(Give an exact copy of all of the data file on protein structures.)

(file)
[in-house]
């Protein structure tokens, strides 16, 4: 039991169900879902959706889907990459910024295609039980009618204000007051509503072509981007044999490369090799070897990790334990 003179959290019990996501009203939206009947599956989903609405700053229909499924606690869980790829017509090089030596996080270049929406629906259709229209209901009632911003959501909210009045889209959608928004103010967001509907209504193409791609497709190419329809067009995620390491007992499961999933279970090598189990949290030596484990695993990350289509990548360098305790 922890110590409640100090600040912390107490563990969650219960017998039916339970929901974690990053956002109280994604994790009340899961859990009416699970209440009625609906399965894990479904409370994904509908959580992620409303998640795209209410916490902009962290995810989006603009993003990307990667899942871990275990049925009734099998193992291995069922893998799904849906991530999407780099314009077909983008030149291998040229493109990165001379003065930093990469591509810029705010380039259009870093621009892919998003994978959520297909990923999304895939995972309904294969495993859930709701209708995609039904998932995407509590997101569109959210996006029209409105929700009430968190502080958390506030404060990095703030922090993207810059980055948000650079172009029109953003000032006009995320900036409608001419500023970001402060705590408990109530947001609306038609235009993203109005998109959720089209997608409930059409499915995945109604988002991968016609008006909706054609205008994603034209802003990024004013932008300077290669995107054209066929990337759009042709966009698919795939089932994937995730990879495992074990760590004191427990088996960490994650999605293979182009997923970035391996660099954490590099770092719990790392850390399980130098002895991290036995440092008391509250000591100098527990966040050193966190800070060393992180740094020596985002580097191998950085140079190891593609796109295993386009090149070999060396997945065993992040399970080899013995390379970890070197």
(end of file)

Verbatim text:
[in-house]
């Protein structure tokens, strides 16, 4: 039991169900879902959706889907990459910024295609039980009618204000007051509503072509981007044999490369090799070897990790334990 003179959290019990996501009203939206009947599956989903609405700053229909499924606690869980790829017509090089030596996080270049929406629906259709229209209901009632911003959501909210009045889209959608928004103010967001509907209504193409791609497709190419329809067009995620390491007992499961999933279970090598189990949290030596484990695993990350289509990548360098305790 922890110590409640100090600040912390107490563990969650219960017998039916339970929901974690990053956002109280994604994790009340899961859990009416699970209440009625609906399965894990479904409370994904509908959580992620409303998640795209209410916490902009962290995810989006603009993003990307990667899942871990275990049925009734099998193992291995069922893998799904849906991530999407780099314009077909983008030149291998040229493109990165001379003065930093990469591509810029705010380039259009870093621009892919998003994978959520297909990923999304895939995972309904294969495993859930709701209708995609039904998932995407509590997101569109959210996006029209409105929700009430968190502080958390506030404060990095703030922090993207810059980055948000650079172009029109953003000032006009995320900036409608001419500023970001402060705590408990109530947001609306038609235009993203109005998109959720089209997608409930059409499915995945109604988002991968016609008006909706054609205008994603034209802003990024004013932008300077290669995107054209066929990337759009042709966009698919795939089932994937995730990879495992074990760590004191427990088996960490994650999605293979182009997923970035391996660099954490590099770092719990790392850390399980130098002895991290036995440092008391509250000591100098527990966040050193966190800070060393992180740094020596985002580097191998950085140079190891593609796109295993386009090149070999060396997945065993992040399970080899013995390379970890070197």